The GS Media case: An attack on the world wide web
The cliché goes that “hard cases make for bad law”. The Court of Justice of the European Union (CJEU) judgment in GS Media case (C‑160/15) is one of the real-life examples of this.
It is not easy to sympathise with the losing party, GS Media, who exploits a provocative blog with the name “GeenStijl” (which roughly translates as “no class”). The winning parties include Playboy, a magazine that once was a cultural icon and is struggling for its relevance in today’s world. GeenStijl had published a hyperlink to a set of photographs of a Playboy Magazine issue that yet had to hit the newsstands, featuring Britt Dekker, a Dutch reality TV star. The photographs were not hosted on any site operated by GS Media, but on an Australian website. GeenStijl repeatedly drew attention to these photographs, despite, or possibly even because of, objections by Sanoma Media, Playboy’s then Dutch licensee and publisher in The Netherlands). GeenStijl however claimed that the photographs had been leaked from within Sanoma Media in order to draw attention to Playboy Magazine, which had been suffering lagging sales.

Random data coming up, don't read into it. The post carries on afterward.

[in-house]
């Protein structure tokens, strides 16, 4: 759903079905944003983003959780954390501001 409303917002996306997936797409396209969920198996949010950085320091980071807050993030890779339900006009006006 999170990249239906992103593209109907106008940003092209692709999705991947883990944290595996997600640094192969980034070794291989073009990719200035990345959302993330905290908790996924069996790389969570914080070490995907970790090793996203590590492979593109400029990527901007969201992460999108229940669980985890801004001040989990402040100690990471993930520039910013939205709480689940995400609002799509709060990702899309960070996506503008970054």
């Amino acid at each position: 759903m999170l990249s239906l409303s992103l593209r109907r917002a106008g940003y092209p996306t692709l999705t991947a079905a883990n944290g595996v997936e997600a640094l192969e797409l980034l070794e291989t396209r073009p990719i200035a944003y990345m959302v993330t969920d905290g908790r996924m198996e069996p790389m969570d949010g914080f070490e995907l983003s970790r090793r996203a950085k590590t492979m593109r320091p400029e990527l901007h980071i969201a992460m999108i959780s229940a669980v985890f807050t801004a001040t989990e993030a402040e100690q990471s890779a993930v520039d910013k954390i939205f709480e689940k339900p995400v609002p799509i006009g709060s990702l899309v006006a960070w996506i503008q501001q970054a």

Playboy et al litigated against GS Media. That resulted in prejudicial questions to the CJEU on whether a hyperlink to an infringing copy of a work on a generally accessible website constitutes a “communication to the public” as meant in art 3(1) of Directive 2001/29 and a set of related questions.
The CJEU, building on the already problematic Svensson case (C‑466/12, EU:C:2014:76), now has answered that question with a tentative “yes”, introducing a new criterion, namely that of financial gain. The CJEU explicitly acknowledges the difficulties of establishing the non-infringing nature of content on websites operated by others, as well as the fact that hyperlinked content can change after the fact without knowledge of the hyperlinking party. However, it still thinks that a for-profit operator of a website hyperlinking to others should have an obligation of due diligence to do so.
It is easy to see why the CJEU had so little sympathy for argument that it is hard to ascertain the legitimacy of a hyperlink if the publisher has repeatedly, against the explicit wishes of the rights-holder, hyperlinked to infringing content. However, this lack of sympathy should not lead to a general obligation on for-profit website operators to achieve the generally impossible, as the CJEU has ruled. It is unlikely that the fight about hyperlinking ends with this case. As some have suggested, it is more likely that floodgates of litigation against more sympathetic parties than GS Media have opened. So, the option to finesse this rather clumsy ruling will be available.
Case C‑160/15, GS Media v Playboy
(Contribution by Walter van Holst, EDRi member Vrijschrift, the Netherlands)